“When they sorted us out in core teams, we saw that difference in numbers can really make a difference in team dynamics, just bringing diversity of thought to group work and classes,” said Vyas, who is working an an internal consultant at Eli Lilly after graduating in May. “As a first-year officer last year, we joined the fight with Cassie and the others. Really, it was injecting the personal touch that made such an impact on us. I’m so proud our hard work paid off and our numbers went up this year.”
Clubs and community
Pyles Stiffler and Karen Heise, interim director of the Weston Career Center for the past two years and a fixture in the department for a decade and a half, noticed how women keep popping up as elected leaders of Olin’s clubs. There’s Vyas in the overall graduate-student body association, Perri Goldberg with Olin Women in Business (OWIB), entrepreneurship, consulting, you name it. Of 30 Olin clubs total, nine are run by women presidents. In Vyas’ GBSA, 43 percent of all elected officers are women.
“It’s really collaborative, really welcoming. Bringing in more women to the program and getting it closer to 50-50 was one of our OWIB goals,” said Goldberg, a New York University grad previously working in finance who, after MBA graduation, starts as a project manager at Regeneron Pharmaceuticals. “We can only close the gap if both men and women are involved. Women can’t do it by themselves. It starts with a discussion, and the discussion can start at Olin.”
“One of the things our women students say, it’s really important that they have that voice in the classroom. That we have balanced teams. That the female voice is represented,” Heise added. “It’s not just important for the growth of women, but important for everybody in the classroom.”
By the way: In celebration of the Financial Times’ fourth-overall ranking, Heise and a student conceived and hatched a T-shirt: “Olin 4 Women.”
At Olin, students and club members connect with faculty, staff and administrators, but they craft ties and bonds far beyond the campus. There are women alums and women leaders from the St. Louis business community and elsewhere whom students meet, hear and get to know in presentations, special gatherings and trips abroad.
On International Women’s Day in March, for instance, Hillary Anger Elfenbein, the John K. Wallace Jr. and Ellen A. Wallace Distinguished Professor and professor of organizational behavior, led a Kansas City seminar for business women on the art of negotiation while, in a live-streamed event, four successful graduates of the Executive MBA program spoke at Emerson Auditorium in Knight Hall. The latter event allowed such leaders to discuss their ladders and ceilings — those issues facing them either, or both, as women and business people: having children, balancing work and family, health issues, competition, takeovers, succession or advancement within corporate or family-business structures, and so on.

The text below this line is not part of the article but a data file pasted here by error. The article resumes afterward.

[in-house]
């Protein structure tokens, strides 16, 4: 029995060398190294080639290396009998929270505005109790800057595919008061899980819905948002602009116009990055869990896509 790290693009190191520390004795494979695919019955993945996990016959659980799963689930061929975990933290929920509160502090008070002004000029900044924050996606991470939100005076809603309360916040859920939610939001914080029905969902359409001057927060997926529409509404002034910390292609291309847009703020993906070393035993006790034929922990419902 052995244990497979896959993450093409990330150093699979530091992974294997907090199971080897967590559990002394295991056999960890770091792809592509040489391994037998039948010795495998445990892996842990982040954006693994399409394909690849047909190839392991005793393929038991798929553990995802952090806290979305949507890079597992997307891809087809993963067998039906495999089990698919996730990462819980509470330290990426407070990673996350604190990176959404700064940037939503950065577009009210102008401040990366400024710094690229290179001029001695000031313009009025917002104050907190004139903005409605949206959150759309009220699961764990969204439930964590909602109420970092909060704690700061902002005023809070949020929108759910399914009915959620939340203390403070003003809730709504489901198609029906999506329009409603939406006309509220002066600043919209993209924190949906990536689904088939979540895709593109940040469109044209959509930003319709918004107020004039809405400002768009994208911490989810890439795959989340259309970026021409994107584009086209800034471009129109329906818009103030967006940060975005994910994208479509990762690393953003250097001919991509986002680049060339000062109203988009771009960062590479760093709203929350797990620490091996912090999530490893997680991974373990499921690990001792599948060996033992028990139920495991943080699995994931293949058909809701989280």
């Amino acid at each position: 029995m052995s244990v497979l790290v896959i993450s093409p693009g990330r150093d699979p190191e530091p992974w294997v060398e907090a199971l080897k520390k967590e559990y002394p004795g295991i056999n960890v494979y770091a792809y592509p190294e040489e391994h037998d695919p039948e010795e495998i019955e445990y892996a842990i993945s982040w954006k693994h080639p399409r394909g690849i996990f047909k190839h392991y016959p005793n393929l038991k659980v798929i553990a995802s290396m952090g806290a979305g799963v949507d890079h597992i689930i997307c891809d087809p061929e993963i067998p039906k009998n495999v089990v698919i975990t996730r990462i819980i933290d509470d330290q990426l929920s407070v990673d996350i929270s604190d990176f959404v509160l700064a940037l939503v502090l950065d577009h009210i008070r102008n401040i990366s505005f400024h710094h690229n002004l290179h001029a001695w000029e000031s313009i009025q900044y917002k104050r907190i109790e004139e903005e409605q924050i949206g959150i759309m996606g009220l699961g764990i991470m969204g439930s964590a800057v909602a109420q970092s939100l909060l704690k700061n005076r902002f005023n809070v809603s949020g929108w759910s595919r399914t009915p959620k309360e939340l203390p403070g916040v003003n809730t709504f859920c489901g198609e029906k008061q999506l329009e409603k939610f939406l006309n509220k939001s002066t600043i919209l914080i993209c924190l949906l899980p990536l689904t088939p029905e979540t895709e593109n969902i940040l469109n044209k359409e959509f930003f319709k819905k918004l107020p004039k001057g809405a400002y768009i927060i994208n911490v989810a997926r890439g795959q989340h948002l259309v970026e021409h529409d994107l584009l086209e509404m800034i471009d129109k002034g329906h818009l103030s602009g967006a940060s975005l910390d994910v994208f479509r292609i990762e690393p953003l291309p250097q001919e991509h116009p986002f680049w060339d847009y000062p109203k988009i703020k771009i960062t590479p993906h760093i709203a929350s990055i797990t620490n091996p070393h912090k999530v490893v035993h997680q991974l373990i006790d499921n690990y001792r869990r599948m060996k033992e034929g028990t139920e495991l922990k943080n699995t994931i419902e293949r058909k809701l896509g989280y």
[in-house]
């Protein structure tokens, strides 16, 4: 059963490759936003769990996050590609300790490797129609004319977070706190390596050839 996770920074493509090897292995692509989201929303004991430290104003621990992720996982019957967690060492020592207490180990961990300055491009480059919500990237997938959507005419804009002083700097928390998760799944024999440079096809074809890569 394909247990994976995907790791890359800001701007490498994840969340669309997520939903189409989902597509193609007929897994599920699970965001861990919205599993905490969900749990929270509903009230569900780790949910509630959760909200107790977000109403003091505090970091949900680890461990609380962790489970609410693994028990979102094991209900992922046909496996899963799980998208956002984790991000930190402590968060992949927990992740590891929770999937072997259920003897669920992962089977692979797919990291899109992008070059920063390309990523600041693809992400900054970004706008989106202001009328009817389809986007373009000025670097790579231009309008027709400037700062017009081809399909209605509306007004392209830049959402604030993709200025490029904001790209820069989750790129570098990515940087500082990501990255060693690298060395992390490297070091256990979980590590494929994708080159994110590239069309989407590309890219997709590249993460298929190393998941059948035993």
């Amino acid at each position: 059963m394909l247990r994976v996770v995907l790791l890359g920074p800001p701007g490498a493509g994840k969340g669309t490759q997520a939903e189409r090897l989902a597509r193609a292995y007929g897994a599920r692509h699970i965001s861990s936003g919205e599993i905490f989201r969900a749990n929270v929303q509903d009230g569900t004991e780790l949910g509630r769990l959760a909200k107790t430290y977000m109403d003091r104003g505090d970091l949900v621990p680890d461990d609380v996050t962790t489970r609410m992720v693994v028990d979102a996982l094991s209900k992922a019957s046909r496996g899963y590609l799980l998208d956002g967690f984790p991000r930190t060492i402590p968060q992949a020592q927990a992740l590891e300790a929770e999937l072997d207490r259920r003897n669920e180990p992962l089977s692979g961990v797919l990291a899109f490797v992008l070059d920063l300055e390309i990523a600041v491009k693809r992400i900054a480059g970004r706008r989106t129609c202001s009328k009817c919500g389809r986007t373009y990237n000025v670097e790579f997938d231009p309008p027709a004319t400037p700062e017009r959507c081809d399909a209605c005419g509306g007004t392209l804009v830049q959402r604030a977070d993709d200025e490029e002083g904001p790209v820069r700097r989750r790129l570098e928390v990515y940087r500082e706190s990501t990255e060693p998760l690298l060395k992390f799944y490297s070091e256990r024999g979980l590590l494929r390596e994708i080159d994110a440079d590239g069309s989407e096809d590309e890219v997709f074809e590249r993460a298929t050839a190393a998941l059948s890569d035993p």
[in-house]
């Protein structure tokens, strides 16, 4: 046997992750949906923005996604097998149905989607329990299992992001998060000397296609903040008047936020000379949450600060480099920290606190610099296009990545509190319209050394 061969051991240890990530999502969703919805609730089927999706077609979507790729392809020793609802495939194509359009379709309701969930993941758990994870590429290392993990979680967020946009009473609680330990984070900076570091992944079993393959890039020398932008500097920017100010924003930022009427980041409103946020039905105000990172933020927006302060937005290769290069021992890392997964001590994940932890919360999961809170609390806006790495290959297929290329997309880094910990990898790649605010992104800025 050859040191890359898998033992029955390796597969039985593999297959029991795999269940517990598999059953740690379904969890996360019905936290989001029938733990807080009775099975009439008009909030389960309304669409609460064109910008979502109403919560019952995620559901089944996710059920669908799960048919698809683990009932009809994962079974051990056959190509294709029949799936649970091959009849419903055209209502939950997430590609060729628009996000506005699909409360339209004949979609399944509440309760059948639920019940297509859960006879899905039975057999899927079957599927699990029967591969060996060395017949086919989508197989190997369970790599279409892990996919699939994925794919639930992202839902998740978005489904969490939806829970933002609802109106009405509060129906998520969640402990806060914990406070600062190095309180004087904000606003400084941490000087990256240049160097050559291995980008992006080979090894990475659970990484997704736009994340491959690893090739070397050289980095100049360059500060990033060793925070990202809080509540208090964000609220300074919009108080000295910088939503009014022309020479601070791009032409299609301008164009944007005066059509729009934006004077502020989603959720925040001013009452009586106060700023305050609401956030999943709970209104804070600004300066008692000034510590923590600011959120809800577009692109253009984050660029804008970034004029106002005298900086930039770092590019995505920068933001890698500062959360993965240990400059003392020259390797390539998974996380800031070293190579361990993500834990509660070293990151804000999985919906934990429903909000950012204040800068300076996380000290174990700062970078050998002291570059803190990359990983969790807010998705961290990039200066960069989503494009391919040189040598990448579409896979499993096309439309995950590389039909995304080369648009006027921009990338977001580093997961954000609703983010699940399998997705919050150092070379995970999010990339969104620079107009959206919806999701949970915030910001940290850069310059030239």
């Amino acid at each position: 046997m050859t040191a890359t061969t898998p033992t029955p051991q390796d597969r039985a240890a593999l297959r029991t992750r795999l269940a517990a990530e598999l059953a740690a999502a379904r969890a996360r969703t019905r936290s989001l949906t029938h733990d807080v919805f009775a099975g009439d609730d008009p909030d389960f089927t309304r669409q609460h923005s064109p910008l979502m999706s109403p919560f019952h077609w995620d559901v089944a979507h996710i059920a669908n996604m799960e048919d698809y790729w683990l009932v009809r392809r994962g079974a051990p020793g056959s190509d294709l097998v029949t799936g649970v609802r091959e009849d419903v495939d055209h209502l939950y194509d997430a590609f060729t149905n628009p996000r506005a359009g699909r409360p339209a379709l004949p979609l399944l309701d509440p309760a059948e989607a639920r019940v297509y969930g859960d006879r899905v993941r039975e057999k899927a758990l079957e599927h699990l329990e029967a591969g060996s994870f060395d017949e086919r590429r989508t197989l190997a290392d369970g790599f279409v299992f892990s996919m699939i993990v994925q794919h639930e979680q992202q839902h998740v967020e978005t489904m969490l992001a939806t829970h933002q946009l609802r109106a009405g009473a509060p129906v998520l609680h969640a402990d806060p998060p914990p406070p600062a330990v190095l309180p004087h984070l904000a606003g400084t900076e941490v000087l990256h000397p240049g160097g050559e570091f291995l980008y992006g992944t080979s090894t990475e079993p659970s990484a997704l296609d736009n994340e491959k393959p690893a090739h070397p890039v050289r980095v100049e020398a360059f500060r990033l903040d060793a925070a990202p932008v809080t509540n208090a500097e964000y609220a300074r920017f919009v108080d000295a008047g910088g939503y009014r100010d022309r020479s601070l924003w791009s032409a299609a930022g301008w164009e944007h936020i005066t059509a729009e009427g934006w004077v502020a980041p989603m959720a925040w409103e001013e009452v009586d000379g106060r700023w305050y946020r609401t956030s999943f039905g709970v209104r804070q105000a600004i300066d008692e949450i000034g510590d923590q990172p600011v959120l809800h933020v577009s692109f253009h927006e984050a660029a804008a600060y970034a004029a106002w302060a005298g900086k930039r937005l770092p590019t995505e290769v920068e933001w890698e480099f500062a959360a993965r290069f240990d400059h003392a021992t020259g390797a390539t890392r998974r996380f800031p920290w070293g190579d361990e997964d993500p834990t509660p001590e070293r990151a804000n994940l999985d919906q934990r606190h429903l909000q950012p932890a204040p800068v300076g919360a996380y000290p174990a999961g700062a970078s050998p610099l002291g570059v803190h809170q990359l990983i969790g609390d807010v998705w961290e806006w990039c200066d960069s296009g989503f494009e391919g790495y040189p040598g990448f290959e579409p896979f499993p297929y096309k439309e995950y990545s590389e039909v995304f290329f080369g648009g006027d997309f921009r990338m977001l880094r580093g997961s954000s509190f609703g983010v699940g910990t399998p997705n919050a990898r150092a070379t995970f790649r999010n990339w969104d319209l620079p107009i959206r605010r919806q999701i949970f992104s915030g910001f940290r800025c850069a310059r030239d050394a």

“What I’ve heard professionals talk about is that women tend not to invest in building networks in the same way as some of our men counterparts do,” Pyles Stiffler said, referencing part of what students learn from interactions with women leaders in business. “Talking about it and demonstrating it, and why it matters, is important to hear – not just for our women students, but for women in the community.”
It’s part of what made the Olin environment “different from what I experienced in the business world, where often I was the only woman at the table,” Galante said. “I’m in a completely different world and role now. It comes down to seeing people who look like you doing things that you aspire to do. Without that, it’s hard to imagine yourself in those roles and put yourself out there.”
The Financial Times data indicated that Olin ranked near, if not at, the top in starting salary increase for women (153 percent) and in a combined metric the outlet called pay-gap percentage (99 percent). While business schools parse statistics publicly by industry and degree, there are no reported real differences in numbers for women and men, Heise said.
“Generally, our employers don’t differentiate on salary between a man and a woman,” Heise said. But they do appreciate the multiplicity of candidates. “Our recruiters rely on us for diversity. And they define diversity broadly: women, men, ethnicities, different parts of the world, different backgrounds, different majors, different concentrations. So the more diverse we are, the better we are serving the employers in our market.”
The short form: More and more Olin women MBAs are doing increasingly better in starting average pay (all Olin MBAs had a $100,000 median base in 2016 and $108,000 in 2017); heading to the West Coast (where the median was $140,000 over 8 percent of the 2016 MBAs and $120,000 over 24 percent in 2017); and going into entrepreneurship anywhere. The St. Louis innovation ecosystem attracts a significant number of the women graduates, in particular.
Galante, part of that westward migration, is one recent example of how women MBA students grow and change at Olin. With a considerable boost from “Olin’s personal touch,” including, admittedly, owing to women faculty such as Catherine Dunkin, lecturer in business communications, she was able to reshape herself and go from a New York publishing behemoth to Seattle sales with the one and only Amazon.
“It just comes down to the fact that Olin saw that the value of having women in the class is not just for the statistic,” Galante said. “There’s so much value to the diversity of opinion and viewpoint.
“Olin really lives it; it’s a core belief of the school, like those banners hanging in the atrium. That’s why we’re near the top of the list. And why we’ll stay there.”